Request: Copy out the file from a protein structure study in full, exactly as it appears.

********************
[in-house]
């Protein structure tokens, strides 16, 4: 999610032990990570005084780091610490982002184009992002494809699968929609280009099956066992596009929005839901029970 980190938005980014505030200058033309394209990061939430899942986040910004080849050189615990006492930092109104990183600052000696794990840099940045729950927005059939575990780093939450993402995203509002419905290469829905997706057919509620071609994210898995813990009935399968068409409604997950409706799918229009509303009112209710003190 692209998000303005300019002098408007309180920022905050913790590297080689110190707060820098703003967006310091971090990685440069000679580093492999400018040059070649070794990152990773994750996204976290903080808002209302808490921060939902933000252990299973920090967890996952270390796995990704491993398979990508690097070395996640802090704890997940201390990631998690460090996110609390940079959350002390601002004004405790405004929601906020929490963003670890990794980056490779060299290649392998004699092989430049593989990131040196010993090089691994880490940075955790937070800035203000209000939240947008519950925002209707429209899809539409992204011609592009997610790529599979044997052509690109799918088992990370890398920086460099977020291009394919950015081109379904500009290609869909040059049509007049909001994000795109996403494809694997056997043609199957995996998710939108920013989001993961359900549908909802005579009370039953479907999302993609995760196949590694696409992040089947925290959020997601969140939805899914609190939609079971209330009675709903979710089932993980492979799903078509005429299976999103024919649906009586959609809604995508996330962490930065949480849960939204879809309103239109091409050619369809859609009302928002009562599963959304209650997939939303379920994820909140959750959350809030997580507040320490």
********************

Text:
[in-house]
């Protein structure tokens, strides 16, 4: 999610032990990570005084780091610490982002184009992002494809699968929609280009099956066992596009929005839901029970 980190938005980014505030200058033309394209990061939430899942986040910004080849050189615990006492930092109104990183600052000696794990840099940045729950927005059939575990780093939450993402995203509002419905290469829905997706057919509620071609994210898995813990009935399968068409409604997950409706799918229009509303009112209710003190 692209998000303005300019002098408007309180920022905050913790590297080689110190707060820098703003967006310091971090990685440069000679580093492999400018040059070649070794990152990773994750996204976290903080808002209302808490921060939902933000252990299973920090967890996952270390796995990704491993398979990508690097070395996640802090704890997940201390990631998690460090996110609390940079959350002390601002004004405790405004929601906020929490963003670890990794980056490779060299290649392998004699092989430049593989990131040196010993090089691994880490940075955790937070800035203000209000939240947008519950925002209707429209899809539409992204011609592009997610790529599979044997052509690109799918088992990370890398920086460099977020291009394919950015081109379904500009290609869909040059049509007049909001994000795109996403494809694997056997043609199957995996998710939108920013989001993961359900549908909802005579009370039953479907999302993609995760196949590694696409992040089947925290959020997601969140939805899914609190939609079971209330009675709903979710089932993980492979799903078509005429299976999103024919649906009586959609809604995508996330962490930065949480849960939204879809309103239109091409050619369809859609009302928002009562599963959304209650997939939303379920994820909140959750959350809030997580507040320490």